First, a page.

Tag Archives: fandom

Bidding is open for Con or Bust — Please show your support!

con or bust logo

Click to visit their website

I’m a believer in stronger fandom participation = more representation and vice versa. Often (especially when flipping through pics of steampunk events) fan spaces appear to be whitewashed. Well, fans of color are here, we love stuff, but sometimes, conventions seem intimidating. But why? An oft-heard response I get from fellow fans of color is that, “Well, I don’t want to be the only one there.” (or “I’m not sure if people like me are welcome.”) Also, it all comes down to stats: minority households in the US have significantly lower median incomes than white households. So many fans of color just can’t afford it.

I’m not saying that convention-going is the only way to participate in fandom (that would be the most ridic thing to say, especially since I’m writing here from the Internetz!) But I do want everyone to have more opportunities to share, to network, to engage with people from all walks of life. And sometimes, the best way to bond is in meatspace and not just through the wires (ex. far less flamewars erupt IRL in my experience, when people can actually sit down and discuss things). That’s why organizations like Con or Bust are a great initiative to help fandom as a whole by enabling people to gain different con experiences. They work by raising money through auction-style bidding on donations, with all proceeds going to help sponsor PoC to attend SF/F cons.

More about them from their website:

Con or Bust began as a response to RaceFail ’09, when people of color expressed the desire to help each other attend WisCon (a prominent feminist SFF convention). We ran an auction and took donations, and through the generosity, hard work, and good will of a lot of people, raised enough money to help nine fans of color attend WisCon (2009 final report). Subsequently, the Carl Brandon Society agreed to take over the financial management of Con or Bust, allowing it to become an ongoing project.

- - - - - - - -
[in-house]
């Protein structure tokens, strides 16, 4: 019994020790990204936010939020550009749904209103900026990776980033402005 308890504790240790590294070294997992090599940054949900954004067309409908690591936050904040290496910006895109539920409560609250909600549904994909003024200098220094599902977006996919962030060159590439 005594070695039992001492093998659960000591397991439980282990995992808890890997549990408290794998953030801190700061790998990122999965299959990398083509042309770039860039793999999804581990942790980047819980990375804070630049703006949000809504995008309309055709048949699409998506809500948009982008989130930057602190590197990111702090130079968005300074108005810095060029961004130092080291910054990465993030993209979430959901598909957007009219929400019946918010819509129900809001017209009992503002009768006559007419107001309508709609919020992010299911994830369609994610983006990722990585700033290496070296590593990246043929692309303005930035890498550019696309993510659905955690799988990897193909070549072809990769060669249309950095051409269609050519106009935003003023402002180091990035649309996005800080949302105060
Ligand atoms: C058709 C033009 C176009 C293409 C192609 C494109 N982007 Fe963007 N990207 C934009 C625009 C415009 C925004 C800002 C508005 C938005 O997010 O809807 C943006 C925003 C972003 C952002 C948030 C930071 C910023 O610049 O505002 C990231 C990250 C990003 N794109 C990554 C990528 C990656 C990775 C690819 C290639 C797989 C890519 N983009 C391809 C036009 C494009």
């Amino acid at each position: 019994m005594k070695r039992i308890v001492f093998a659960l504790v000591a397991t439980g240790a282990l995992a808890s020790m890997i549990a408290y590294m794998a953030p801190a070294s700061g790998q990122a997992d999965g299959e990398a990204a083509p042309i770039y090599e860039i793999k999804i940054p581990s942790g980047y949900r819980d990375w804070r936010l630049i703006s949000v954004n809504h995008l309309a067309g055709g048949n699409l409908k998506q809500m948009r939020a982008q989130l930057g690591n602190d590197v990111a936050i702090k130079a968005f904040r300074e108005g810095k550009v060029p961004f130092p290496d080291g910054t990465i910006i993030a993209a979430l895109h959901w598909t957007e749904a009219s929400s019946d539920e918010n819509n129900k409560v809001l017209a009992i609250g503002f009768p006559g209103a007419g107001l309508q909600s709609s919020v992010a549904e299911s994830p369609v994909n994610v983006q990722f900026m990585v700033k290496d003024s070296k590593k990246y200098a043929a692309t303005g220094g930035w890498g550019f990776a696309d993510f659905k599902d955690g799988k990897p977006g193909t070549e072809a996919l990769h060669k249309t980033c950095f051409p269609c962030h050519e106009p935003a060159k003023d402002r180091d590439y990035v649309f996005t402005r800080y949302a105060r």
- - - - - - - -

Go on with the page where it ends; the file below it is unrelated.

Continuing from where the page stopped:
This year, I donated several books that are being auctioned off.  Other cool things have been donated too: story/manuscript critiques by SF/F editors and authors, graphic novels, clothes, & BUNCHES of signed swag!

So, if you can, please stop by and take a look (and place a bid — things start cheap!) to help out the greater SF/F community. The annual Con or Bust fundraiser is going on from now until Sunday, February 24th.


Filed under Announcement

“From the Wilds of America” – Analyzing the Idea of “British Colonial America” in Steampunk

“In the colonies the truth stood naked, but the citizens of the mother country preferred it with clothes on.”- Jean-Paul Sartre


When I first became interested in steampunk last year, I posed a question to one of my friends.

Me: “So… I was wondering about steampunk, where does colonialism fit in?

Friend: “Colonialism? Like in the Colonies?”

Me: “Like being from the colonies.

Friend: “Oh, you can do that. They’re different types of subgenres in steampunk, and it can take place in America.”

Pause right there. I wasn’t referring to America. Or was I? Yes, my friends and I are from the US and steampunks, and most identify our personas as being from the “Colonies.” Yet their idea of what the Colonies represented in steampunk—aka an alternative America that was still under control of the British Empire during the Victorian Era—and my interpretation of the colonies—aka the actual ones that had existed during the Victorian Era—were vastly different. Which leads to the questions I’d like to explore here. Why is the concept of the United States as a colonized America so appealing to steampunks? Is this notion damaging to steampunks of color (SoCs), whose histories are negatively intertwined with the realities of colonialism? Does the idea of a colonial America promote or denounce the imperialism that existed during the Age of Empire?

Continue reading


Filed under Essays, History

An off-shoot thought from RaceFail ’09: Steampunking Asia

Tonight, I finally sat down and started to read through the whole whole big RaceFail’09 drama over in the sci-fi writing world. I had read the first bits on Elizabeth Bear’s blog back in January, but now saw how much it had morphed into this huge, sleep-depriving, time-suck that triggered all of my political kinks.

When I first read it in January, though, it brought up a lot of concerns I had been having about steampunk. Particularly about “Where am I?” in steampunk culture. After all, steampunk is all about the sci-fi, and if people of color are having issues with sci-fi in general, then would the turf here be any better?

Thus, my huge rant/essay/thought process concerning Imperialism & Steampunk Culture. Quite long and somewhat intellectually angsty.


Filed under Essays